Far UV spectra (190–260 nm) of CASKIN SH3 proteins at 20 μM in PBS were obtained on a Jasco J-810 spectropolarimeter and processed with Spectra Analysis 1.54.04 software. A midpoint thermal denaturation curve (Tm) was generated by monitoring the ellipticity signal at 220 nm as the temperature was ramped from 20 to 90 °C at a rate of 1 °C/min.
A solution of peptide YTPMVRENKPP at > 90 % purity (Canpeptide; Montreal, QC) corresponding to the UBPY ligand in the STAM2 SH3 domain structure (PDB: 1UJ0) was titrated into 1 μM wild type CASKIN2 SH3 domain, a 6x CASKIN-SH3 domain mutant, or a reference cell containing buffer only (10 mM Tris-HCl, pH 7.5, 150 mM NaCl, 0.05 % sodium azide). Upon excitation at 280 nm, intrinsic fluorescence emission was measured at 340 nm corresponding to one partially buried tryptophan in the CASKIN2 SH3 domain. Each measurement was made three times and averaged.
NMR spectroscopy and structure determination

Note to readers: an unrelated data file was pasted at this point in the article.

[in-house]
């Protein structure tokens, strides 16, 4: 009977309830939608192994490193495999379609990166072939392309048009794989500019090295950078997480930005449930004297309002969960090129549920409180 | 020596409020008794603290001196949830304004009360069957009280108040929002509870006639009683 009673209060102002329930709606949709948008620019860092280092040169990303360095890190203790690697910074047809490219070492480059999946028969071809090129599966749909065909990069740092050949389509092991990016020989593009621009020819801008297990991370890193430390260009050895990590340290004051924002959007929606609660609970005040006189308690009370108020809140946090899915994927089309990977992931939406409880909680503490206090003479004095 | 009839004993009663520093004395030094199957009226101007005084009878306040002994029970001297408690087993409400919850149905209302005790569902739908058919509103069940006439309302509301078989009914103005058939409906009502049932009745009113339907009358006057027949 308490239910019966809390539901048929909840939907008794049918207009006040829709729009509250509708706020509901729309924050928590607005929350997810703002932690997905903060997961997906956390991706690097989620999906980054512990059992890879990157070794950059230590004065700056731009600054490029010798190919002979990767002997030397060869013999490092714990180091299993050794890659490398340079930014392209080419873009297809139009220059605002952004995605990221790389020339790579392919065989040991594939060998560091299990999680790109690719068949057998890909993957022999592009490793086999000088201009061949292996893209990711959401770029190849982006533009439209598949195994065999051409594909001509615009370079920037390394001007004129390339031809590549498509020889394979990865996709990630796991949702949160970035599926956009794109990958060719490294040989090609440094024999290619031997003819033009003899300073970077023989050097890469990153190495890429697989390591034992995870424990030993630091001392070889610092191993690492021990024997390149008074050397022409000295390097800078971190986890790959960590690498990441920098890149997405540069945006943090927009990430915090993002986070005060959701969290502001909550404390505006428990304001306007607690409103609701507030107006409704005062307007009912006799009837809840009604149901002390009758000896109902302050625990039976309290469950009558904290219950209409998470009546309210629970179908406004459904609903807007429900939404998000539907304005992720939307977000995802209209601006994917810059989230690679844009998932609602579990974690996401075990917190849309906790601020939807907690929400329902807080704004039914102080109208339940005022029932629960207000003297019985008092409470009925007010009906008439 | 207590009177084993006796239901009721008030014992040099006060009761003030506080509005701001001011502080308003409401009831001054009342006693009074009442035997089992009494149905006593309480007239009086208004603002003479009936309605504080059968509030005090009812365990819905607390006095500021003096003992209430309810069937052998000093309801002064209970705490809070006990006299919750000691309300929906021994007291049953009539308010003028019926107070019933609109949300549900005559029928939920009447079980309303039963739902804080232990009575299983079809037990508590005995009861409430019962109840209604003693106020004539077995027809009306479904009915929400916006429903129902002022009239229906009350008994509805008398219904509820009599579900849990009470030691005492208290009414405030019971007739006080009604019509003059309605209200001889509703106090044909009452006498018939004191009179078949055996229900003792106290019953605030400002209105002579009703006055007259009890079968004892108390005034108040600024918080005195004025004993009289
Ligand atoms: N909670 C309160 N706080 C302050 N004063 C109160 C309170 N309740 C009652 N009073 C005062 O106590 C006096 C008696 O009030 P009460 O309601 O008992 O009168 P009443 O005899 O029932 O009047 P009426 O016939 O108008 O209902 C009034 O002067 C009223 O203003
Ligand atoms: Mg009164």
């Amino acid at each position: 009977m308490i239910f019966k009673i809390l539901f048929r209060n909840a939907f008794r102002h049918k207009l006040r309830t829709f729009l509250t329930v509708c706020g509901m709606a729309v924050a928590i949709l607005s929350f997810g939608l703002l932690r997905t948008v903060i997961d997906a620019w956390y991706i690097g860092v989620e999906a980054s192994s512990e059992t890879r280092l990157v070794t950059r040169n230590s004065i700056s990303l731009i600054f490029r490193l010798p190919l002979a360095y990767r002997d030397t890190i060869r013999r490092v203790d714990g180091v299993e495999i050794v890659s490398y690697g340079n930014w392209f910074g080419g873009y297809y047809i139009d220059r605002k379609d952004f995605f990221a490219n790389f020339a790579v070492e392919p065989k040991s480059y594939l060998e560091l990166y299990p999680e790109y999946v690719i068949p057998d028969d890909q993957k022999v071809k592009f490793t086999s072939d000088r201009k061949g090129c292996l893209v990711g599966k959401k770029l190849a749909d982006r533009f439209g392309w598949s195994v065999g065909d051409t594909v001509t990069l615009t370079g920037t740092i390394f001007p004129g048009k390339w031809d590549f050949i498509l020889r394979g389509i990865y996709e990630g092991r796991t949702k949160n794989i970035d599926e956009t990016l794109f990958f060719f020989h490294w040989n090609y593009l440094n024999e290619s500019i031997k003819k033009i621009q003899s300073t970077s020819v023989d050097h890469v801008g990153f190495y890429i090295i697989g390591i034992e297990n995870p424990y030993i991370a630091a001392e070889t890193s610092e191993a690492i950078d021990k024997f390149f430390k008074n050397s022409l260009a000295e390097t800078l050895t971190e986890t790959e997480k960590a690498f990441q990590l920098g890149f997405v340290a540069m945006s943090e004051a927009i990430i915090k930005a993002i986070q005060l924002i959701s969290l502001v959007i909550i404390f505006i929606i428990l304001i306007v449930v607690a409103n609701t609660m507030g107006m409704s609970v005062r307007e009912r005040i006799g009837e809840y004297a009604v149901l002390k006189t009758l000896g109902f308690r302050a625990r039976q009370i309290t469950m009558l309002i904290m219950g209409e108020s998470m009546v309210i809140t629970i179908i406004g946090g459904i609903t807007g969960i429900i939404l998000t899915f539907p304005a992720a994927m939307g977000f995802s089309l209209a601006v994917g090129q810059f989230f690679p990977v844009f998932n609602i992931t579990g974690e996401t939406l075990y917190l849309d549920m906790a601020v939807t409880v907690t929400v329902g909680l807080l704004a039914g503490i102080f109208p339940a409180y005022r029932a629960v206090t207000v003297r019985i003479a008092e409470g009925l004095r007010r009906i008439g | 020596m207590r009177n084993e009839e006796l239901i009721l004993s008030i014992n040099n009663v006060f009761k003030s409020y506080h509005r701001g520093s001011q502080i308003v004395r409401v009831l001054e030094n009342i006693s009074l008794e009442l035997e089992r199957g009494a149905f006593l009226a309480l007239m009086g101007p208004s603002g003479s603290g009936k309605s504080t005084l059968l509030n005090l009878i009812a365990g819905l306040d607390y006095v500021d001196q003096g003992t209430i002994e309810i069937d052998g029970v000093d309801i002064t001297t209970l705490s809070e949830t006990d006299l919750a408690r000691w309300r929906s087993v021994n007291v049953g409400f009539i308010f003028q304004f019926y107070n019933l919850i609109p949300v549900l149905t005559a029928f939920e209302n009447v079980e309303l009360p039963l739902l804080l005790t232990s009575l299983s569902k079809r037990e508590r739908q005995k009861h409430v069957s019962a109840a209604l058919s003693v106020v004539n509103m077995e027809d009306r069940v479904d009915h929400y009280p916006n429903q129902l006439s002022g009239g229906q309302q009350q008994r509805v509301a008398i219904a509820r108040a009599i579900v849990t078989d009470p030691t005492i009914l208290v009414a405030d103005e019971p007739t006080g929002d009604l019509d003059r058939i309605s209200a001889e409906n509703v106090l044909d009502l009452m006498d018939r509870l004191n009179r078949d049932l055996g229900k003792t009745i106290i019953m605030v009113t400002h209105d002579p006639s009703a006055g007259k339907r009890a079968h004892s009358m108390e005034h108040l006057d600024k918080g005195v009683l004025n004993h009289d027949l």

All experiments were performed on a uniformly 13C,15N labeled sample of the CASKIN2 SH3 domain sample at 0.6 mM plus 10 % D2O. A conventional heteronuclear, triple-resonance strategy was employed with all experiments being acquired on an Agilent 600 MHz spectrometer equipped with a 5 mm cryoprobe. Backbone directed experiments : HNCACB and CBCAcoNH (15Nsw = 1450 Hz, 15Npts = 28; 13Csw, = 11309 Hz, 13Cpts = 40), HNCO and HNcaCO (15Nsw = 1450 Hz, 15Npts = 28; 13Csw, = 2262 Hz, 13Cpts = 28). Side chain directed experiments: HccoNH (15Nsw = 1450 Hz, 15Npts = 28; 1Hsw, = 6596 Hz, 1Hpts = 80), hCcoNH (15Nsw = 1450 Hz, 15Npts = 28; 13Csw, = 11309 Hz, 13Cpts = 28), HCCH-TOCSY (13Csw, = 11309 Hz, 13Cpts = 28), aromatic HBcbcgCD and HBcbcgcdCE (13Csw, = 4524 Hz, 13Cpts = 32). Distance restrains were measures from peak volumes from a 15N-edited NOESY (15Nsw = 1450 Hz, 15Npts = 28; 1Hsw, = 6596 Hz, 1Hpts = 80, 100 ms mixing time) and 13C-edited aliphatic (1Hsw, = 6596 Hz, 1Hpts = 80, 13Csw, = 2800 Hz, 13Cpts = 36, 100 ms mixing time) and aromatic 3D-NOESYs aliphatic (1Hsw, = 6596 Hz, 1Hpts = 80, 13Csw, = 2800 Hz, 13Cpts = 24, 100 ms mixing time). Datasets were processed with NMRpipe  and interpreted with NMRView . Distance restraints were obtained using CYANA. Backbone torsion angles were predicted from backbone chemical shift data with TALOS+ . From an initial set of 500 structures calculated with CYANA 2.0 , the top 25 structures were selected with no NOE violations > 0.3 Å and no torsion angle violations < 5°. This ensemble was then subjected to additional refinement in explicit solvent  with XPLOR-NIH 2.30  and 15 final lowest energy structures were selected for deposition to the Protein Data Bank.